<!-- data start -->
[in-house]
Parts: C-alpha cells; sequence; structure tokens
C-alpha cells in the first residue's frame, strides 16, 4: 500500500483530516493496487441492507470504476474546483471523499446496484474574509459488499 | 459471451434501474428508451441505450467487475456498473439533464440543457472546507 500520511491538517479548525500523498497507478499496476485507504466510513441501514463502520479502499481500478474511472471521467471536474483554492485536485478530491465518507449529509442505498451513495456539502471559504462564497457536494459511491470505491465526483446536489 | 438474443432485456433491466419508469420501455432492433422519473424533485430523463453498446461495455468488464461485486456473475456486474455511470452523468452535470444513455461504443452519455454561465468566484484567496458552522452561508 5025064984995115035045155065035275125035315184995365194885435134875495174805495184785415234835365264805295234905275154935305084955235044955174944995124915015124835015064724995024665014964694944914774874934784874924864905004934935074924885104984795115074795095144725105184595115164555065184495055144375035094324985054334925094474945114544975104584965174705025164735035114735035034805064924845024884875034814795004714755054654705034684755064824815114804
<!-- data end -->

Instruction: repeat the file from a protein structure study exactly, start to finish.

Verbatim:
[in-house]
Parts: C-alpha cells; sequence; structure tokens
C-alpha cells in the first residue's frame, strides 16, 4: 500500500483530516493496487441492507470504476474546483471523499446496484474574509459488499 | 459471451434501474428508451441505450467487475456498473439533464440543457472546507 500520511491538517479548525500523498497507478499496476485507504466510513441501514463502520479502499481500478474511472471521467471536474483554492485536485478530491465518507449529509442505498451513495456539502471559504462564497457536494459511491470505491465526483446536489 | 438474443432485456433491466419508469420501455432492433422519473424533485430523463453498446461495455468488464461485486456473475456486474455511470452523468452535470444513455461504443452519455454561465468566484484567496458552522452561508 5025064984995115035045155065035275125035315184995365194885435134875495174805495184785415234835365264805295234905275154935305084955235044955174944995124915015124835015064724995024665014964694944914774874934784874924864905004934935074924885104984795115074795095144725105184595115164555065184495055144375035094324985054334925094474945114544975104584965174705025164735035114735035034805064924845024884875034814795004714755054654705034684755064824815114804